Cal State Long Beach restores, conserves outdoor sculptures
By JOSH DULANEY | Press Telegram
August 6, 2015
Those aren’t just painters you might have seen working this week on the sculpture along Seventh Street outside Cal State Long Beach — they’re also scientists, historians and artists.
CSULB and the University Art Museum this year are marking the 50th anniversary of the California International Sculpture Symposium, the first of its kind in the country as well as the first on a college campus, and are collaborating with the Getty Conservation Institute to restore and conserve selected pieces on campus.
Art conservationists are working on the sculpture along Seventh Street — by J.J. Beljon and titled “Homage to Simon Rodia,” who created the Watts Towers. The Long Beach Navy Memorial Heritage Association funded the $50,000 project via a grant.
“The long term goal is that we are able to raise the money to conserve all the works on campus,” said Brian Trimble, interim director of the University Art Museum. “That may take years, but it’s a good goal to have.”
Beljon, who at the time served as director of the Royal Academy of Fine Arts, The Hague, in the Netherlands, created the largest piece in the 1965 Long Beach International Sculpture Symposium, made of 19 cast concrete components that spanned 130 feet requiring 260 tons of cement.
Conservation involves crews stripping loose paint, cleaning the piece, applying a fungal inhibitor, addressing corrosion spots and filling bits of concrete loss, officials said.
RLA Conservation of Art & Architecture is partnering with the campus on the project, and conducted the original survey of the sculptures. Rosa Lowinger, principal conservator at RLA, said restoration and conservation work on public art pieces took off in the 1980s, as works installed in previous decades started to show signs of deterioration. Modern materials, such as less toxic paint, may be used on the projects, but with a keen eye toward maintaining the aesthetic of the piece, Lowinger said.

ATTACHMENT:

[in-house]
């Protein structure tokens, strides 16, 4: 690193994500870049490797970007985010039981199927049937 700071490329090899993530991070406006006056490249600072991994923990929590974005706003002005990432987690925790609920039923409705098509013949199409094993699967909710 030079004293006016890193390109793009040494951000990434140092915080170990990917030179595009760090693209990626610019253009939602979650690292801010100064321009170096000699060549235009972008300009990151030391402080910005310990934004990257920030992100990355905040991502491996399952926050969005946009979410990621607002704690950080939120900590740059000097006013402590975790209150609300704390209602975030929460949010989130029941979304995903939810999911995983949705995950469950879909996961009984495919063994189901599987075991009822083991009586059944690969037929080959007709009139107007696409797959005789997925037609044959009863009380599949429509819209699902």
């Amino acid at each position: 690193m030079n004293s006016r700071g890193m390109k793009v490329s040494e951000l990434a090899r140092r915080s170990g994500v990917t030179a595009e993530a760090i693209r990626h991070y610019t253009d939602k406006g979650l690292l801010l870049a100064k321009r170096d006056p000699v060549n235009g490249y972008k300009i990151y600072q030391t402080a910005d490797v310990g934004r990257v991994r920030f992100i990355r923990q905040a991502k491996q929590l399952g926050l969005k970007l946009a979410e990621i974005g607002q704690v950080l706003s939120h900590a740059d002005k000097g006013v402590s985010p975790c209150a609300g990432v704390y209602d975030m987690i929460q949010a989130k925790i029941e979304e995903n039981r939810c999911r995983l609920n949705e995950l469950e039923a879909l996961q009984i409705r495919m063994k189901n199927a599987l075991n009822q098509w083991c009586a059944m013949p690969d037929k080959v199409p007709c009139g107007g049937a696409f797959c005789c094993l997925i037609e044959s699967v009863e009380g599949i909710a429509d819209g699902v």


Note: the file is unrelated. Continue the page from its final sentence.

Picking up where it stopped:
The important thing is, to take “into account the original intent of the artist,” she said.
Christina Varvi, senior conservator with RLA, and a site supervisor for the CSULB project, said paint used to restore the Beljon piece is similar to that used on the landmark Hollywood sign.
Conservation efforts require knowing when to stop tinkering with a project, she said.
“Better is the enemy of good,” Varvi said. “We’ll get it to a place where that it’s really good. Ultimately, it’s the client’s decision.”
As part of the preparation, conservationists had to figure out what kind of paint was used to get as close to Beljon’s vision as possible, said Julia Langenbacher, a research assistant with the Getty Conservation Institute, which has provided scientific research on the project.
“We took really small samples and put them under the microscope and used different techniques,” she said.
The 1965 symposium, spearheaded by sculpture professor Kenneth Glenn and artist Kosso Eloul, featured nine sculptures on campus. The event highlighted new industrial materials and technology and was a collaboration with artists and industrial partners, including Bethlehem Steel, Fellows and Stewart Shipyard and North American Aviation.
The symposium gained international media attention and birthed CSULB’s public art collection on campus, which has since grown to 26 works.
“It had an impact on the art world at the time, and it happened in our city,” Trimble said. “This was a 15-year-old regional college on the border of Los Angeles and Orange counties. What are the chances that an event like that was going to take place here?”